It's difficult to find a more showy and unusual tropical flower than the beehive ginger, Zingiber spectabile. Depending on the variety, the cone-shaped bracts are borne throughout the growing season, providing interesting material for long-lasting tropical cut flower arrangements.
Beehive ginger thrives in warm, frost-free climates that are similar to its native habitat of India and China. Like other plants in the Zingiber genus, the cone-like bracts, which are not anatomically flowers, are much more showy than the actual flowers, which protrude from the bracts.
Planting Beehive Ginger
If you are new to growing tropical flowers, you could hardly find an easier or more rewarding candidate to start with than the beehive ginger. The thick, glossy foliage is pest free, and the plants will tolerate a range of soils and sun exposures, as long as you provide enough moisture. In fact, a pond or stream-side planting location will give plants the ample humidity they crave, while controlling erosion at the same time. A three-inch layer of organic mulch will also help moisture retention. Use cocoa bean mulch, which stays true to the tropical theme and also contrasts nicely with the emerald green foliage.
You can buy beehive ginger plants, but most mail order companies will send rhizomes, not unlike the edible rhizomes you buy for cooking. Plant these in well-draining soil (moist does not mean boggy) about an inch under the soil's surface. It's OK if some buds or shoots are above the soil. Don't over-water rhizomes before growth kicks in, or you risk inviting fungi and rot.
Beehive Ginger Growing Conditions
Beehive ginger plants need some sun to get enough energy to produce their spectacular bracts, but to much sun can burn foliage, turning the edges crispy. A location in bright dappled shade is ideal. A container plant in a screened lanai or under a pergola can provide shade if trees are scant on your property, or even a discreet placement of shade cloth during the hottest months may help. If your growing site gets more sun than you intended, increase your watering accordingly, and don't allow the plants to dry out.
In addition to moist soils, beehive plants enjoy high humidity. This is easy to achieve if you are growing ginger in the greenhouse or conservatory. If you are growing your beehive ginger as a container specimen, you can mist the plants with a multi-setting rain wand. An alternative is to briefly water the patio or deck your ginger containers sit on. This works best on hot days when the sunlight is strong, creating a steamy pocket around the plants as evaporation takes place.
Propagate Beehive Ginger Plants
If you've fallen in love with the beehive ginger, you can easily make more plants to populate your flowerbeds or containers, or even share with friends. The quickest way to increase your beehive gingers is to divide the rhizomes. Carefully dig them up in the spring when new growth is sprouting, and cut the rhizomes apart with a sharp knife.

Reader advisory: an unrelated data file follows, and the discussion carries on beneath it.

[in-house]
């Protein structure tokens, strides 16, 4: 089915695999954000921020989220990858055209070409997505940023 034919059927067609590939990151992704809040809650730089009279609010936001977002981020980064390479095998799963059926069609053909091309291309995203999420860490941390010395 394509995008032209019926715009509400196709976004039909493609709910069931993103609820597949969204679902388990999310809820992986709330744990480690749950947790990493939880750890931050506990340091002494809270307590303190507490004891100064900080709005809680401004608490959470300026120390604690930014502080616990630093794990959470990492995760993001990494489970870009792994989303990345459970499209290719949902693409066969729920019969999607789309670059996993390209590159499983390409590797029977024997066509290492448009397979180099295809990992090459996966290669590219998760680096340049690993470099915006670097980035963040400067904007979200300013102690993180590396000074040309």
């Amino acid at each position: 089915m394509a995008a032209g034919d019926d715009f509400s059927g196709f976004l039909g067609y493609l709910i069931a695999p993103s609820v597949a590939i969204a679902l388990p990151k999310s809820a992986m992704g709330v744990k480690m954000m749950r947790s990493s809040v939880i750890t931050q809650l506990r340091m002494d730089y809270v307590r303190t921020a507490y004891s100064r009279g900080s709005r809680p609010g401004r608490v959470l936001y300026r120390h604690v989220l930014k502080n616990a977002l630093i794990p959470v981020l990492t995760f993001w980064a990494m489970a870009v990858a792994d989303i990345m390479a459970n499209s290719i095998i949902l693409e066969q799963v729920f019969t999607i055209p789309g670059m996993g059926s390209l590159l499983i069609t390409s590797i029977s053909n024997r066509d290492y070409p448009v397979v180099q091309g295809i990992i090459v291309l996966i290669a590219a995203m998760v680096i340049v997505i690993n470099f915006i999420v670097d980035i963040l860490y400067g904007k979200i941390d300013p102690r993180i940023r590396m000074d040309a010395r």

During periods of active growth in the summer, you can also layer the plants by laying mature stems on the soil. Cover the top of the stem with mulch to keep it moist and encourage rooting. Check for root formation after about six weeks. When you see roots, you can cut the stem from the mother plant and repot or replant it elsewhere.
Flower Arranging With Beehive Ginger
Because beehive ginger plants are so showy, you should pair them with other vibrant tropical flowers that will hold their own. The arrangement shown in the third picture represents an ideal match, as the golden alstromeria flowers are almost as long-lasting as the beehive ginger bracts. Other showy vase companions include protea, orchids, calla lilies, torch gingers or bird-of-paradise.
The strong sculptural aspect of beehive ginger makes it a natural fit for modern ikebana arrangements. The flowers also stand out in wedding reception arrangements and won't wilt at your beach wedding. Because the cut flowers are so enduring, you should change the water every day to maximize the freshness of the bouquet.
Beehive Ginger Varieties
If you've fallen in love with the beehive ginger plant, add several cultivars to your garden to increase color range and blooming time. 'Burmese Ruby' grows up to six feet tall, with bright red bracts emerging on 16 inch stems in late summer. The 'Apricot' beehive yields gorgeous peachy hued bracts and is usually one of the first to flower. 'Chocolate' and 'Coffee' beehive gingers give designers that hard-to-find brown tone in a flower, which combines beautifully with pink flowers in the landscape. Whichever you choose, your mature plant will be a conversation piece in your garden.